10 Strengthening Exercises for Below-Knee Amputation

Coping with the loss of a limb, even if it’s a below-the-knee amputation, is a harrowing ordeal, both mentally and physically. To help you, quite literally, move forward, there’s much you can do in terms of exercise to smooth the way.

Here at Ortho Engineering, we specialize in designing and manufacturing prosthetic limbs that allow you to keep moving. Thanks to modern technology and materials, we’re able to give you a better quality of life after you lose a limb, allowing you to better keep up with the world around you.

While we can supply you with the state-of-the-art prosthetics that you need for mobility, you need to do your part to ensure that you get the most out of your new lower leg. To that end, we’ve pulled together a list of 10 exercises to help make the transition to your prosthetic limb (the number of repetitions is up to you and your physical therapist).

1. Quads

Your quadriceps are the groups of muscles in the front of your thighs. To keep your quads strong, lie faceup on the ground and press your knee into the ground, holding for five seconds. Alternate your legs to ensure that both sides benefit.

2. Glutes

Your gluteal muscles in your buttocks need to be strong to propel you, especially up stairs, so target them by lying faceup on the ground and squeezing your buttocks together, holding for five seconds and then releasing. You can also lie on your stomach and raise one leg at a time and hold, squeezing that side of your buttocks.

3. Core strength

One of the best ways to strengthen your entire body and help with balance is to work on your core muscles. To do this, place something under your knees to raise them and then perform small situps. Concentrate on using only your abdominal muscles to lift your head, shoulders, and trunk and to resist straining your neck.

4. Abdominal bracing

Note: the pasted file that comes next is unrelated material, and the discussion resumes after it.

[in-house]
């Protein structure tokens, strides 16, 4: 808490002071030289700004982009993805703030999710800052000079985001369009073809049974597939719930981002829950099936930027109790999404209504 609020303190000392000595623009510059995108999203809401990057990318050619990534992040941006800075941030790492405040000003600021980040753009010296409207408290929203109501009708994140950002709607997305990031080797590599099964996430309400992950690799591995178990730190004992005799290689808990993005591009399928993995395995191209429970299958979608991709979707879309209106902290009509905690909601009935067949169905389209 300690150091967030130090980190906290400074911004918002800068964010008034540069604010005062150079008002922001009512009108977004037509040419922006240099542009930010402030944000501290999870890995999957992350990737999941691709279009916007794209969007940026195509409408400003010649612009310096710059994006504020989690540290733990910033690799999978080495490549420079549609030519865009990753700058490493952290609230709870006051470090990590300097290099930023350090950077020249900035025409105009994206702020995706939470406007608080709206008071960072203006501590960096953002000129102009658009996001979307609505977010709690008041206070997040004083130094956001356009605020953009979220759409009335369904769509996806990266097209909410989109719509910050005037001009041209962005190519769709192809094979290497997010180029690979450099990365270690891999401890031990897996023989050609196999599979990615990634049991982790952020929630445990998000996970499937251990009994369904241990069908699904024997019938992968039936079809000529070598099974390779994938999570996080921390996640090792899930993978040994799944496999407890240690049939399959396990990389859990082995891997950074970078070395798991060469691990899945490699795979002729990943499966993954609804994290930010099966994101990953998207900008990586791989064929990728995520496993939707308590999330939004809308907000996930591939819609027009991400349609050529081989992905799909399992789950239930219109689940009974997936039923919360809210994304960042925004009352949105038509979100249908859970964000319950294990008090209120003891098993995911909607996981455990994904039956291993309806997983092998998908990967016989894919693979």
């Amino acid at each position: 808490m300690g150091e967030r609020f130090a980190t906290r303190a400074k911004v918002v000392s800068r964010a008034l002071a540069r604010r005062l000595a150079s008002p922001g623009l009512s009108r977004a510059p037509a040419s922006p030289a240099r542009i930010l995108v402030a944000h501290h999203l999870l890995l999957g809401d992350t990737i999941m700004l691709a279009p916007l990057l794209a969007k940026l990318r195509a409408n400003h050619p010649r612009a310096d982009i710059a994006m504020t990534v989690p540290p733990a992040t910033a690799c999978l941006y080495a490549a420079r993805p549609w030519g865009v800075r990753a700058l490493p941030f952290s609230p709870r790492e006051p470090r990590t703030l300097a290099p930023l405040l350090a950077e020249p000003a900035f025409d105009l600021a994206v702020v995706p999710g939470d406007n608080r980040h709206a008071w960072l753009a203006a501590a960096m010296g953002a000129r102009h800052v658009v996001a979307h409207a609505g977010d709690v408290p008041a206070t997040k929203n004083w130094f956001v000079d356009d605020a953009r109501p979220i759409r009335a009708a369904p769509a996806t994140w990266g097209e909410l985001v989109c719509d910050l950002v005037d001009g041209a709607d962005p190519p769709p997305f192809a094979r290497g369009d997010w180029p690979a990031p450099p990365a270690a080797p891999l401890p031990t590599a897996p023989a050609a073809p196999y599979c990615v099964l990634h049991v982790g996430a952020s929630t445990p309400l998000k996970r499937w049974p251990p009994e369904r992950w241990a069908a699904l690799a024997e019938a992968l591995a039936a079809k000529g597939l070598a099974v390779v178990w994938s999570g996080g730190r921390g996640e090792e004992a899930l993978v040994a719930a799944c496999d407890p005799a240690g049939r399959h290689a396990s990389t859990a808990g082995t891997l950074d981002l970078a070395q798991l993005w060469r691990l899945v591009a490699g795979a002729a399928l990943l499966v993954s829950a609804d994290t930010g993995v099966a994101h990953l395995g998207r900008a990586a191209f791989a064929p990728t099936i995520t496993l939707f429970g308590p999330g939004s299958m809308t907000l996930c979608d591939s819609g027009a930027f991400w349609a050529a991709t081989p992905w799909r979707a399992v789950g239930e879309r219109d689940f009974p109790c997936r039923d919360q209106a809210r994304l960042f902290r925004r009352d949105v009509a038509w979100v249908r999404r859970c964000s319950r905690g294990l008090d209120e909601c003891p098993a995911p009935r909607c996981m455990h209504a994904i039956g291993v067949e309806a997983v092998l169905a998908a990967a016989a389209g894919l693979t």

Sit up straight in a chair and hold a ball between your knees. Then brace your abdominal muscles and squeeze the ball.

5. Side-to-side abdominal

Taking that same ball from between your knees, hold it in your hands. Brace your abdominal muscles and swing the ball from one side to the other, keeping your muscles taut and engaged.

6. Bridges

One of the best ways to exercise a few muscle groups at once is to perform bridges. Lie back and place a roller under your residual limb. Then bend your unaffected leg and place your foot close to your buttocks. Pressing on your foot, lift your torso, leaving your head and shoulders on the ground and squeeze your glutes. 

7. Hip abduction

Lie on your unaffected side and prop your upper body up on your elbow. Then lift your residual limb and hold to target the muscles in your hips.

8. Squats

With your prosthetic in place, try a series of squats, which strengthens your quads and works on your balance. You can use a wall or chair to help keep you steady.

9. Upper body

While it’s your lower limb that’s affected, you’d do well to ensure that your upper body has the strength to pick up any slack. Bicep curls with a weight are effective, or you can sit in an armchair and slowly use your arms to raise your butt out of the chair, and hold. This type of exercise is strengthening and teaches you how to perform certain tasks more easily — like getting out of a chair. 

10. Cardio

As you become used to your prosthetic, we encourage you to get out and use it. Go for walks that get your heart rate up, which helps your overall health.

We have plenty more suggestions, which we’re happy to share with you. To learn more, simply contact one of our Southern California offices. With nine locations, there’s sure to be one conveniently located near you.

You Might Also Enjoy...

How common is paralysis?

About two percent of Americans have some form of paralysis, originating from injury or illness. Most of them have some form of nerve-related issue, preventing communication from the brain to the muscles, but sometimes, the muscles themselves fail.